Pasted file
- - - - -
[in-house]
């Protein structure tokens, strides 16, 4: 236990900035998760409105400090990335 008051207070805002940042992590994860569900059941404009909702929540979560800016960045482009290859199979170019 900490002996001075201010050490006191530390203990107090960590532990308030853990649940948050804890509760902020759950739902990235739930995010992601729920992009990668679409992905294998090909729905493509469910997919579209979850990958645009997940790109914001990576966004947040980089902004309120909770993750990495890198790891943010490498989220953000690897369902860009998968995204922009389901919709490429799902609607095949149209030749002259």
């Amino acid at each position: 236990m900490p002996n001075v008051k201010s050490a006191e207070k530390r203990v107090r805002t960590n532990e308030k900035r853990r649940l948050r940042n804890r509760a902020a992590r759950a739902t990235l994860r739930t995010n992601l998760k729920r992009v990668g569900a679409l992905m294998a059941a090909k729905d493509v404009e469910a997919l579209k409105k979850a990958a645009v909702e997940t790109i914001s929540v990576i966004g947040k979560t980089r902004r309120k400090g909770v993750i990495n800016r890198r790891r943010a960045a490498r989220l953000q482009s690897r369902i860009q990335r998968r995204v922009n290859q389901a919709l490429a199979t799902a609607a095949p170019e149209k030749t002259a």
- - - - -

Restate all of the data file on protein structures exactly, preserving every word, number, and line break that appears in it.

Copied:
[in-house]
């Protein structure tokens, strides 16, 4: 236990900035998760409105400090990335 008051207070805002940042992590994860569900059941404009909702929540979560800016960045482009290859199979170019 900490002996001075201010050490006191530390203990107090960590532990308030853990649940948050804890509760902020759950739902990235739930995010992601729920992009990668679409992905294998090909729905493509469910997919579209979850990958645009997940790109914001990576966004947040980089902004309120909770993750990495890198790891943010490498989220953000690897369902860009998968995204922009389901919709490429799902609607095949149209030749002259």
């Amino acid at each position: 236990m900490p002996n001075v008051k201010s050490a006191e207070k530390r203990v107090r805002t960590n532990e308030k900035r853990r649940l948050r940042n804890r509760a902020a992590r759950a739902t990235l994860r739930t995010n992601l998760k729920r992009v990668g569900a679409l992905m294998a059941a090909k729905d493509v404009e469910a997919l579209k409105k979850a990958a645009v909702e997940t790109i914001s929540v990576i966004g947040k979560t980089r902004r309120k400090g909770v993750i990495n800016r890198r790891r943010a960045a490498r989220l953000q482009s690897r369902i860009q990335r998968r995204v922009n290859q389901a919709l490429a199979t799902a609607a095949p170019e149209k030749t002259a």